In spite of the warning of MercatorNet’s editor, I read Dan Brown’s recent novel Inferno. I did this not for its literary quality or as a travel guide but as an example of overpopulation fears. In order to discuss his views — if they are his own — on overpopulation I am going to have to give much of the plot away. If you’d rather not know, please close this page.

The villain, who dies early in the novel, is a genius who has created a “cure” for overpopulation. This seems to be a kind of bubonic plague which will be released on a certain date. There is a race against time to find where the plague is hidden and to neutralise it. After a whole host of twists and turns, the heroes arrive too late. The plague has already been released.

However, the next twist is that no one is dying. Rather than a death-dealing plague, it is a fertility-reducing virus which will make a third of the world infertile. On the side of the heroes the head of the World Health Organization is infertile. She, though, shares the views of the villain on overpopulation even though she is not very keen on his methods. She takes the pragmatic view that this calamity has a silver lining and makes no effort to find a cure.

Along the way we are presented with the idea that the human race is about to reach a new level of evolution called transhumanism, but population growth will probably kill us off before we attain it. We are also asked if it would be better to kill off a large number of people now rather than let population keep growing until it ends in a Malthusian crash.

So what are the ethics of this novel solution to the population “problem”?

I’ll start with the moral question. Is it ethical to knock off a certain proportion of the population now to avoid a bigger death toll later? I think we can agree that killing innocent people is wrong. Even if humanity were destroying the planet, one cannot argue that specific people or groups of people may be eliminated. Nor can there be complete certainty that the earth’s population is heading for disaster. In any case, there are other solutions, including reducing consumption by those who make greater demands on the planet’s resources.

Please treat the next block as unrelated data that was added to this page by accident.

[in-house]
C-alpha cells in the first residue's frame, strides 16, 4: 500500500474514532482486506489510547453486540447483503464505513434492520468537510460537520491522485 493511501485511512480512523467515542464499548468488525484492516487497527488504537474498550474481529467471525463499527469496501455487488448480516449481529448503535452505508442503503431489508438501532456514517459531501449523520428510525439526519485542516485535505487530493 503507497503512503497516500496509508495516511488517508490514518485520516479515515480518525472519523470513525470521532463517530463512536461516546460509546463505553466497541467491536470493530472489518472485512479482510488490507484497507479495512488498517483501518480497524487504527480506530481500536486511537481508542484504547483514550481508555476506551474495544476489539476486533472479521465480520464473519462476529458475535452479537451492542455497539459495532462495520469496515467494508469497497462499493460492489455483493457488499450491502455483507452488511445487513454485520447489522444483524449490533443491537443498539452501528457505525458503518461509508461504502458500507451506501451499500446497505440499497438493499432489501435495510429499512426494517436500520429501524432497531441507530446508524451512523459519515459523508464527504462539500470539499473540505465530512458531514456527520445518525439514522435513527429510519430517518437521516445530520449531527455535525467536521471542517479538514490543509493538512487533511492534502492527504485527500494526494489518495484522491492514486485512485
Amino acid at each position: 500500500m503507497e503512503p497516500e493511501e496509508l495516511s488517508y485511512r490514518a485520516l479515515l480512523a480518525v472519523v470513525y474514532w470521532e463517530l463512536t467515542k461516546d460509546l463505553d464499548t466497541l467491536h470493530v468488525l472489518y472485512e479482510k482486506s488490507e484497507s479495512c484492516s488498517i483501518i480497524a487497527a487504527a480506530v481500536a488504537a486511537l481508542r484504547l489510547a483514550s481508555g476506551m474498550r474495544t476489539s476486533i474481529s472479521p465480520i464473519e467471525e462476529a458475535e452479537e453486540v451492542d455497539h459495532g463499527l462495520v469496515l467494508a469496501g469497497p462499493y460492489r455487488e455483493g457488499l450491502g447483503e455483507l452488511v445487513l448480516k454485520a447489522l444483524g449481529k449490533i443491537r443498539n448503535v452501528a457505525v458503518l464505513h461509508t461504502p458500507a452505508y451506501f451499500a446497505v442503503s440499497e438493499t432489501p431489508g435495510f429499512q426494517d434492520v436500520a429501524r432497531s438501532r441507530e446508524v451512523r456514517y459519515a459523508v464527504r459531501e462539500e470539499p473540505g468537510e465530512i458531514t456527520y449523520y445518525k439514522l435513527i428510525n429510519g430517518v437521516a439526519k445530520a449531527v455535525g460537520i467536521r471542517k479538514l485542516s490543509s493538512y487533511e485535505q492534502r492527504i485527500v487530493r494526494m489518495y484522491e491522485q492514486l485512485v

Is an infertility plague an acceptable answer to the supposed problem?

In the first place, I don’t think that this plague would have the desired effect. What would happen is that rates of IVF and surrogacy would increase and the fertility rates of the fertile would increase.

But even if it did work, would it be ethical? Again the answer is No. This is a great invasion of people’s bodily integrity, no better than the sterilisation camps in India referred to MercatorNet recently. And while it may be less bloody than sterilisation camps, it would also be less voluntary. People would be unlikely to know whether they have been affected until after many years of fruitless attempts to conceive.

Population control has always been a staple of science-fiction; a number of Isaac Asimov’s books have this lurking in the background. They have also featured in apocalyptic novels such as Children of Men, by P.D. James, which describes what could happen if women stopped giving birth altogether.

Dan Brown’s contribution to this genre at least provides an opportunity to relaunch a debate on this topic.

Dermot Grenham is an actuary in London.

Dermot Grenham is chief actuary for the social security, demography and overseas pensions team of the Government’s Actuary Department in the UK. He has held various financial reporting...